College Bound: Debate Champ and Valedictorian Headed To Princeton On Full Scholarship
By Erin Williams
The school year may be over, but things are just getting started for 17-year old Destiny Crockett. She graduated from Clyde C. Miller High School in St. Louis with a 4.1 GPA, finished in the top 16 of the Urban Debate League's national competition last month with her partner Cameron Smith, and will be attending Princeton in the fall on a full scholarship - the first graduate from the school and the College Bound program to do so.
Crockett, whose father died before she was born, says she was taught her the meaning of achievement by her mother. "The first thing I ever read was a Langston Hughes poem called "I, Too," says Crockett. "She told me that if I memorized it then she would pay me $50. And I memorized it, and she did pay me $50." Crockett also credits her mother for teaching her to be an independent thinker and "not to rely on anybody else to find answers for me or to tell me what I could and couldn't achieve." Crockett later found her strength in debate - but not before giving sports a try. "I though cross-country [track] was going to be my thing, but I'm not very athletic and I wasn't really good at it." She dropped by a meeting for the debate team after practice one day - and kept coming back.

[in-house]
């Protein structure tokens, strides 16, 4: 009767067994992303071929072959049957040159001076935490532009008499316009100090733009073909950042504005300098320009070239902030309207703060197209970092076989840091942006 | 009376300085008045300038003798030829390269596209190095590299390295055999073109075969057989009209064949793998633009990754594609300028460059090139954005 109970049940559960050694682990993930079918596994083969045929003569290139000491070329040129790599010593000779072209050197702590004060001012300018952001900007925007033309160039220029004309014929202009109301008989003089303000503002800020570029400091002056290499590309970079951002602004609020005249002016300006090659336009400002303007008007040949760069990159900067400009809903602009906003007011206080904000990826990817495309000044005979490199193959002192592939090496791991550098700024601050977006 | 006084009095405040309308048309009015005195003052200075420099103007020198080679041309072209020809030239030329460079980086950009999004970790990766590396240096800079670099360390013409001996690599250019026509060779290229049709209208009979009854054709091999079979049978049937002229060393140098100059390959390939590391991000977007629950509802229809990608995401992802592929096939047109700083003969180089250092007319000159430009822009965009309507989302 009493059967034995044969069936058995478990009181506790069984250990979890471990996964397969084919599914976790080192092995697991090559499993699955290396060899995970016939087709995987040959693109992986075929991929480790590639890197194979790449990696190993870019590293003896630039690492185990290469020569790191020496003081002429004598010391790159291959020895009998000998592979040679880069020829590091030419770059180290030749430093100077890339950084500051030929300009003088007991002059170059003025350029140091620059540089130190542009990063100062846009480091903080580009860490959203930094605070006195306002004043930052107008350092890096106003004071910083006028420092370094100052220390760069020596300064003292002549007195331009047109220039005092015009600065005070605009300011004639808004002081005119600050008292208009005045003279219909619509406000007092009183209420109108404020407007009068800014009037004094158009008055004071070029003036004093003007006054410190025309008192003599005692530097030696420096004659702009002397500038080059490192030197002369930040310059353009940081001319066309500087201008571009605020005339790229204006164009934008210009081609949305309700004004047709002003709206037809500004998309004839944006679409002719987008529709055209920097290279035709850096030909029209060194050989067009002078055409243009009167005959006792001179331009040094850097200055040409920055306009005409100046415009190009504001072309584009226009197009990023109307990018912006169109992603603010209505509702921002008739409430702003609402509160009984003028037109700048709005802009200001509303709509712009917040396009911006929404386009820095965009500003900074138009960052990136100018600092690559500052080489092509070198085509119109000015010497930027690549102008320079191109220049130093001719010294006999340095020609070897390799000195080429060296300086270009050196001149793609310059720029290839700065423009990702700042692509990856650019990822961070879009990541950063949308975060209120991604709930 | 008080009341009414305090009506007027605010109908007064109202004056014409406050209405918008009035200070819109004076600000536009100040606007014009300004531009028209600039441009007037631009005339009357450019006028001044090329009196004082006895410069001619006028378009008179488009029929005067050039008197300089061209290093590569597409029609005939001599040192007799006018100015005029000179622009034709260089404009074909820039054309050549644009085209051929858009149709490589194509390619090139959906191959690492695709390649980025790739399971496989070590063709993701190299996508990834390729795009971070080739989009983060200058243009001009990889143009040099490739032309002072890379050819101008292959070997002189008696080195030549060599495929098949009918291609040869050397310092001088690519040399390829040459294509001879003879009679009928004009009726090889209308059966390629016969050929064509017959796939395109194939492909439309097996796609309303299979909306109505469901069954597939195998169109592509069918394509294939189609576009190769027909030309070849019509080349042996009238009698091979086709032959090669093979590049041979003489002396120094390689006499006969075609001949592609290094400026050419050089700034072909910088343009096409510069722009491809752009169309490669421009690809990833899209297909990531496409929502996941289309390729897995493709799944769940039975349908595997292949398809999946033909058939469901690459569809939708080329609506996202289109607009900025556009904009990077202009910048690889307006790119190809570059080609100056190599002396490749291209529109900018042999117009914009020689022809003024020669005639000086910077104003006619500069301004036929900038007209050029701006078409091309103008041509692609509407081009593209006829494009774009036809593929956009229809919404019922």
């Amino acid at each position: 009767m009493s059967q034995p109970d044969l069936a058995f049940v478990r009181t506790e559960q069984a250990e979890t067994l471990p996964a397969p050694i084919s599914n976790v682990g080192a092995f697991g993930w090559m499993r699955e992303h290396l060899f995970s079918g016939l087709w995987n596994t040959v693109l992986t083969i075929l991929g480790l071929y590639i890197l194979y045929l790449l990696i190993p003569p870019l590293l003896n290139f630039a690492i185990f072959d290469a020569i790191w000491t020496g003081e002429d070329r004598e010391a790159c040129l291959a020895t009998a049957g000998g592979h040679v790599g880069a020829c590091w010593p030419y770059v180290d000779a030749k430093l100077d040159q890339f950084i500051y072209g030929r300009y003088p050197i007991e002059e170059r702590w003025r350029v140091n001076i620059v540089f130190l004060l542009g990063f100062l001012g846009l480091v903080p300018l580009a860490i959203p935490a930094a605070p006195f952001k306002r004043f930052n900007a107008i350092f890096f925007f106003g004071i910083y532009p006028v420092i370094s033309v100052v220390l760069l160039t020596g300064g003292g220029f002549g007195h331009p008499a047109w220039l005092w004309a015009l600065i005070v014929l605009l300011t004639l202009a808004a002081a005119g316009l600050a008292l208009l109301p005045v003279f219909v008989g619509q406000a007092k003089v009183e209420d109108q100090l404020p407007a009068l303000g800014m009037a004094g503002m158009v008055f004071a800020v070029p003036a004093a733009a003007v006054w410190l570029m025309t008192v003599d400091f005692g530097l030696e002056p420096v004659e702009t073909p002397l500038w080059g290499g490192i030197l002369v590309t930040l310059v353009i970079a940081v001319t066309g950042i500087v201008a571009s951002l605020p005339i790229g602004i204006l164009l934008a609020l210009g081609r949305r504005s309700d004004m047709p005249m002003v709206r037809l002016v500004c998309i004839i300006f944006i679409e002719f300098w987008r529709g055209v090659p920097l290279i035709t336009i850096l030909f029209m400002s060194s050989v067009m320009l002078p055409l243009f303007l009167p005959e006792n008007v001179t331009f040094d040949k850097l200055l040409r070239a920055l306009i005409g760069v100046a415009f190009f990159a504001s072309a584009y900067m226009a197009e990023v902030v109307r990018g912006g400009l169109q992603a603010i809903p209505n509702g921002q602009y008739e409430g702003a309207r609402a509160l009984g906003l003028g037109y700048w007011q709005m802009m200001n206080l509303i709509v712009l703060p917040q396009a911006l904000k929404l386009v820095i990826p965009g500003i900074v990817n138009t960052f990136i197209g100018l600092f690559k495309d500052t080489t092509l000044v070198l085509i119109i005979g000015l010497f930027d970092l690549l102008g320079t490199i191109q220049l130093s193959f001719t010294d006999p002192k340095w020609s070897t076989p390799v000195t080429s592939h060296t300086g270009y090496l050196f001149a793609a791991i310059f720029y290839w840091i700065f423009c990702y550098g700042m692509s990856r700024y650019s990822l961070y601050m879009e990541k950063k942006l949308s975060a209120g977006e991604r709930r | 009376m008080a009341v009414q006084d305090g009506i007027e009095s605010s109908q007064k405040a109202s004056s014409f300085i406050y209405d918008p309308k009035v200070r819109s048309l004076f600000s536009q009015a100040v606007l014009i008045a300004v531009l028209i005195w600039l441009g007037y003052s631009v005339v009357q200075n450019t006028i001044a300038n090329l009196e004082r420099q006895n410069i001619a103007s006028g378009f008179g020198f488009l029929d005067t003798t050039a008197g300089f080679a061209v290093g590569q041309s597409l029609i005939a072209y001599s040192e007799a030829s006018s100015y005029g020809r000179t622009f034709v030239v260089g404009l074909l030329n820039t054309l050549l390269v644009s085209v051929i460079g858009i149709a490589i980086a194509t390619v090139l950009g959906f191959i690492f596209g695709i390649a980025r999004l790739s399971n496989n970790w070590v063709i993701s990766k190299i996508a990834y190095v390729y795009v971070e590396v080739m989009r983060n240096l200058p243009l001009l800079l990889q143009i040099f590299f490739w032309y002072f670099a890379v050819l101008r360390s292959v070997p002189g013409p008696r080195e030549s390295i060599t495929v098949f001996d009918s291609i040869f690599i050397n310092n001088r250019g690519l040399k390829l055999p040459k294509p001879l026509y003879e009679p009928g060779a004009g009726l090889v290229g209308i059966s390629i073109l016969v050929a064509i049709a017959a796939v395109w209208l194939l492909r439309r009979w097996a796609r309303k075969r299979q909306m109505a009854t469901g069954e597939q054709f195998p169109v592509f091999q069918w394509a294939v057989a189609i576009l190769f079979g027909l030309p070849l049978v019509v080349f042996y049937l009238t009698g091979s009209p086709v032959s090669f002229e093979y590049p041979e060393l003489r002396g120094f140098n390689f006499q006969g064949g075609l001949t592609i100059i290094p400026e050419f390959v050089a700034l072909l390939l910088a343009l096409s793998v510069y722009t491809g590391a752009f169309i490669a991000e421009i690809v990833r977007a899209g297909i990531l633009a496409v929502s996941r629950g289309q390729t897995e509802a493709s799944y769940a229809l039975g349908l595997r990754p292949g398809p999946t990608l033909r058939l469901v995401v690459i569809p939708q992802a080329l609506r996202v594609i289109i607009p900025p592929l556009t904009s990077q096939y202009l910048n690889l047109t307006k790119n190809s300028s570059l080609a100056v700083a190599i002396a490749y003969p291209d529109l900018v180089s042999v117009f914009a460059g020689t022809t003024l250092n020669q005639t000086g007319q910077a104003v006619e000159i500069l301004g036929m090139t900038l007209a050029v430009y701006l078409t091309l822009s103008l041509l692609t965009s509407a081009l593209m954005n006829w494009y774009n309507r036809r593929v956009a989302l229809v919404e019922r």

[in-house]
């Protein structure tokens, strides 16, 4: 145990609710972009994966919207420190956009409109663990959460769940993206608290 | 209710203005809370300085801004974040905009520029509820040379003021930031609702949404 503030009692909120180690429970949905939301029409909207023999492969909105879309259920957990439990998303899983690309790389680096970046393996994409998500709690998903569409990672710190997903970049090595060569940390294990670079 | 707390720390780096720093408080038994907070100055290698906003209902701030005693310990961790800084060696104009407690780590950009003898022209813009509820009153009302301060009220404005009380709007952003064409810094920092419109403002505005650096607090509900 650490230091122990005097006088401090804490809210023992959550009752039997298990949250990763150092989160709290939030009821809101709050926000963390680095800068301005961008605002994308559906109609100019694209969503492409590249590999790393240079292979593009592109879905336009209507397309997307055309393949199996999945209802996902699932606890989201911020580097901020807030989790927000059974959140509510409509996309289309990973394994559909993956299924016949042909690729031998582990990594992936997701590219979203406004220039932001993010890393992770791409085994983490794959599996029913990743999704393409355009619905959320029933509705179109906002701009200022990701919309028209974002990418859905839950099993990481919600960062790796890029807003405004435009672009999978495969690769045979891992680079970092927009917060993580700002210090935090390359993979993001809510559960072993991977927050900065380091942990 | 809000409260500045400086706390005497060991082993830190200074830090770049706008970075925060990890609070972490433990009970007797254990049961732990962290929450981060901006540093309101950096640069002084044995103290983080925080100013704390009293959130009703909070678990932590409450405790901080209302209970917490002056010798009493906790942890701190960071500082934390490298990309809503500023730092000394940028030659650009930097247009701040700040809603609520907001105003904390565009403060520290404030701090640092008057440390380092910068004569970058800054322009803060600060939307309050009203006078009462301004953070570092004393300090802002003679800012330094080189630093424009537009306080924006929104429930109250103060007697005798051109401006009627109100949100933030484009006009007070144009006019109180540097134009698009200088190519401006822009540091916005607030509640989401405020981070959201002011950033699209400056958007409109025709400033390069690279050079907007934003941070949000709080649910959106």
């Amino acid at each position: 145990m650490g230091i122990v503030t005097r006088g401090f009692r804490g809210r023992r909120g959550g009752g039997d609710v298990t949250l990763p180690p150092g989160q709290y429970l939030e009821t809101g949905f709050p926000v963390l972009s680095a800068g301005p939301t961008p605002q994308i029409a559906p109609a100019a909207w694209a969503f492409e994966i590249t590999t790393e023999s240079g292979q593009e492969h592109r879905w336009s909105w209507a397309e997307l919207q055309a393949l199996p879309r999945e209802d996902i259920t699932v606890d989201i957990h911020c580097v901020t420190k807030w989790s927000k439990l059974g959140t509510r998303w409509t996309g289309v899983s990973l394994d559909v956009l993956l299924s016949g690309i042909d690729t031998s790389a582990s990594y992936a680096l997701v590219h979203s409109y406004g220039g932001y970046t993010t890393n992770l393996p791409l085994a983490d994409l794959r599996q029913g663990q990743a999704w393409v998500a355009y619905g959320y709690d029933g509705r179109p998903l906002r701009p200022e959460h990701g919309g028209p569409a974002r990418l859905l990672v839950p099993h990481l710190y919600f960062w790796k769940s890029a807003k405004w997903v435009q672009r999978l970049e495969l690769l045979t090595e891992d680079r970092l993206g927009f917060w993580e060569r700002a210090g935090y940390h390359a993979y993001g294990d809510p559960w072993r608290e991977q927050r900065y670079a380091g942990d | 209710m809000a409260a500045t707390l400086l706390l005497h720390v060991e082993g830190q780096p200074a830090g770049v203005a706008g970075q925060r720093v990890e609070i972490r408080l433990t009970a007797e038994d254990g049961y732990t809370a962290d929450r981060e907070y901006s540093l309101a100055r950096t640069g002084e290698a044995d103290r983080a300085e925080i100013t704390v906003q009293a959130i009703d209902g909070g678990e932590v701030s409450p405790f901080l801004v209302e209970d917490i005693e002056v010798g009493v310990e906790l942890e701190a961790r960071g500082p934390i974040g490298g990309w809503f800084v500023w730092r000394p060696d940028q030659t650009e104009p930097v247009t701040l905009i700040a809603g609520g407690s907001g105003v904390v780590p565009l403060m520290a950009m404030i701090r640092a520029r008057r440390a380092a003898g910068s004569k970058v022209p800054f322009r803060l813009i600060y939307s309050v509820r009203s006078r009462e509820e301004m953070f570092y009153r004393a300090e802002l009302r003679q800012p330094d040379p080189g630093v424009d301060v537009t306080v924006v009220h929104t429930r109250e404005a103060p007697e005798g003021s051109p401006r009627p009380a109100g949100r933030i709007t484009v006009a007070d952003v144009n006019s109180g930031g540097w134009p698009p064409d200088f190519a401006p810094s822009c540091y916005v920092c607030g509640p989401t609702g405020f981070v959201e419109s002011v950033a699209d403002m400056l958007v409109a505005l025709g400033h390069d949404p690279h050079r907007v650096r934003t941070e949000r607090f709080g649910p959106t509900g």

"You never stop learning new things," she says about participating in forensics. "I don't know if I had confidence going in, but I think I'm more confident going out that I'm a good researcher and... a critical reader and a critical thinker." In April, she and her partner, Cameron Smith, finished in the top 16 of the Urban Debate League's national competition, and they will soon compete in Birmingham in the national debate tournament of the National Forensic League. After that, she'll attend college orientation at Princeton University. She received a full scholarship to the school and plans to concentrate on education. "I want to change the way policies are made, and I think that children should be put before politics - and I want to play a role in that," she says. "I think I've been able to achieve a lot because I have [a] really strong community," says Crockett, who is also involved in the College Bound program and regularly spent time as a volunteer at The Women's Safe House, a domestic violence shelter. "I get nothing but love and support. It builds my confidence for when I go on to Princeton - that I know I can do great things."--
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